We spend some rigorous time with the highly desired Pokemon GO Plus peripheral, coming away both impressed and a little deflated by the companion accessory.
I've always thought of myself as technologically progressive. I have the new iPhone 7 Plus on back order, there’s one of every gaming console currently found on the market in my possession, and I'll probably pick up a pair of the divisive AirPod headphones upon their release. As much as that trait may be a factor in day to day life, I'm also heavily nostalgic, which could very well be the reason for my continued support of the ever-popular Pokemon GO. So, the arrival of a device that paired with the game seemed like an all too appropriate purchase, but the end result left me with the acceptance that this item is an asset, albeit shrouded in a ‘warts and all’ mantra.
For anyone unsure of how the hardware functions, it's important to keep in mind how basic the product (appropriately titled Pokemon GO Plus) is designed. As a means of playing the game without having to physically wield a phone at all times, the peripheral works as advertised, utilizing a distinct number of vibrations and color flashes to indicate what's happening around the player – all sans screen. It's a rather simple layout: Green means there's a previously obtained wild Pokemon in the area; Yellow indicates there's a never before captured beast in the vicinity; Blue implies that there's a PokeStop nearby; and Red means that the creature has fled.
As a major plus (pun somewhat intended), users will be constantly emptying their virtual bags in order to make room for all of the additional items they'll undoubtedly be gathering from PokeStops. Obviously, catching Pocket Monsters is the main reason to own the device, but since it only hurls standard Pokeballs at them it’s not overly practical for those hoping to stockpile candies from rare ‘mons. In fact, the higher the level of the individual, the stronger the Pokemon tend to be, and in most cases this means that the tried and true Pokeball is not enough to condemn these monsters to life on a mobile device. In that regard, this is not an ideal way to go about experiencing the title.
However, the thing that fans of Pokemon GO need to realize is that this peripheral is an option that makes playing the game during everyday life a practical pursuit. Going to work with the game continuously adorning the screen of a mobile phone is far from a viable tactic, but this device (whether clipped to a belt or strapped to a wrist) takes away that cumbersome necessity. To the credit of Nintendo and developer Niantic, the bluetooth pairing is incredibly easy and setting it up before a run or brief walk around town takes very little time – but it doesn't always remain that way.
The device will occasionally disconnect for no apparent reason, which means gamers will have to open up the app again in a bid to get everything hunky-dory before going about their day. As previously mentioned, it's easy to get things back on track, but taking the time to do so quickly becomes tedious. This frustration is only further built upon by the fact that gamers are blindly catching creatures with the Pokemon GO Plus, as the game refuses to provide notifications outside of handful of generic text updates – none of which contain the name of the digital creature obtained during a play session.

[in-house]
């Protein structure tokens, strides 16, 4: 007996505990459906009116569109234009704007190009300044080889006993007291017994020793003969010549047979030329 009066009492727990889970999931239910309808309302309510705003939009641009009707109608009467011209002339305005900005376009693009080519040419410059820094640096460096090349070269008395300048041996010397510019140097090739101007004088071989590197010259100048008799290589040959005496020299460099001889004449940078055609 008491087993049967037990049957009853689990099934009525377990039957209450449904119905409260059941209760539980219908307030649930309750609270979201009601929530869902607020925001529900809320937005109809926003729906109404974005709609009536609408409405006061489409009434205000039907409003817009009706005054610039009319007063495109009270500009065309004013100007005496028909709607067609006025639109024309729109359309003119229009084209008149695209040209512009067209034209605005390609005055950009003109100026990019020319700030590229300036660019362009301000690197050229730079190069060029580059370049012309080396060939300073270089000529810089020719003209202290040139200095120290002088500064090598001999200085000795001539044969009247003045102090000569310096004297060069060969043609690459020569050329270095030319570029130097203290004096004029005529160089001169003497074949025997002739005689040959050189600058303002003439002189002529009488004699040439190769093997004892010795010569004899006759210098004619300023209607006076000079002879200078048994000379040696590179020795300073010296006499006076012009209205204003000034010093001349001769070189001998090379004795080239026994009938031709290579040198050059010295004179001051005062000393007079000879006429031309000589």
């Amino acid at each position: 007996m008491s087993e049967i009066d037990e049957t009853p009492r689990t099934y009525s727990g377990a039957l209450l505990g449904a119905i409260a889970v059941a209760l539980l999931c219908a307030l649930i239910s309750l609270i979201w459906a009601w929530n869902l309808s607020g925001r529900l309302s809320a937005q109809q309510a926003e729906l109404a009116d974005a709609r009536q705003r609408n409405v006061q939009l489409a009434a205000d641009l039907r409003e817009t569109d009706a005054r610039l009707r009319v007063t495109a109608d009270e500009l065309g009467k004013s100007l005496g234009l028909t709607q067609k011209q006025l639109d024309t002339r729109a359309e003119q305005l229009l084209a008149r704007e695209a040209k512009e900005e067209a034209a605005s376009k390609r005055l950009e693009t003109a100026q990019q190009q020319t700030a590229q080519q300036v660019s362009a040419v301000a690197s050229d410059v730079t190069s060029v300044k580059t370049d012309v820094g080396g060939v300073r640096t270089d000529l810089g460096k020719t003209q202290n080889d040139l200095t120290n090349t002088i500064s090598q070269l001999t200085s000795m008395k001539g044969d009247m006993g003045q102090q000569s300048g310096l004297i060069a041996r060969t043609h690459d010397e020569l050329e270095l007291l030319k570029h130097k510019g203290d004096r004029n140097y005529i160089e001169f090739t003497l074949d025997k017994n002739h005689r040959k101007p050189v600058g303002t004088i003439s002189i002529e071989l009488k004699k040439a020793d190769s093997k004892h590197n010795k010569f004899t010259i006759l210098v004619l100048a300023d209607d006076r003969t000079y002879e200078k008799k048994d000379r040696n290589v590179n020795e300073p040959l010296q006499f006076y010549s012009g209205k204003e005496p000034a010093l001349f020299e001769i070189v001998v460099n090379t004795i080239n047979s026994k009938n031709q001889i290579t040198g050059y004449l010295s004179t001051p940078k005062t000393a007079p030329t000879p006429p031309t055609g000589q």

Yes, it’s possible to piece together what has been caught during use, thanks solely to the blue aura that surrounds a newly captured Pokemon in the corresponding 'Pokemon' menu. Even then, there’s no denying that it would be much more useful if the peripheral could indicate which monsters fled and which were captured, if only to properly relay key spawn-centric information to the player outside of a handful of flashing colors and rumbles. This could very well be addressed down the road, as the studio working on the hand-held game continues to evolve it – with the recent Buddy update being a prime example of this – but at this point it’s a mild annoyance. Thankfully, the battery life that’s saved through the bluetooth device makes these issues worth tolerating.
With the Pokemon GO Plus, users are able to run the game in the background. This means that eager trainers can browse Facebook, make phone calls, listen to music, and more with the hardware fastened to their person. Enabling consumers to throw their phones into a pocket and continue to reap rewards in-game also means that the mobile phone’s charge prospers significantly. Since Pokemon GO is notorious for having a negative impact on battery life, this is a major selling point for the Plus. Admittedly, the constant barrage of notifications that pop up on-screen can take a chunk out of battery as well, but this is the best option for those that want to play for extended amounts of time.
Pokemon Go Plus isn’t perfect. It’s pricey at $34.99 USD, the inability to toss anything other than Pokeballs is frustrating, and continued disconnections during longer play sessions equates to an, at times, lacklustre experience. Even then, the preserved battery life, practicality of the device, and long-term potential it has makes it an incredibly tempting option for those that continue to loyally play Pokemon GO.
It may not be perfect, but it’s an entertaining accessory that helps provide fans with another way to play – even when they have something on the go.
Pokemon GO Plus is currently available for use with Pokemon GO on Android and iOS devices.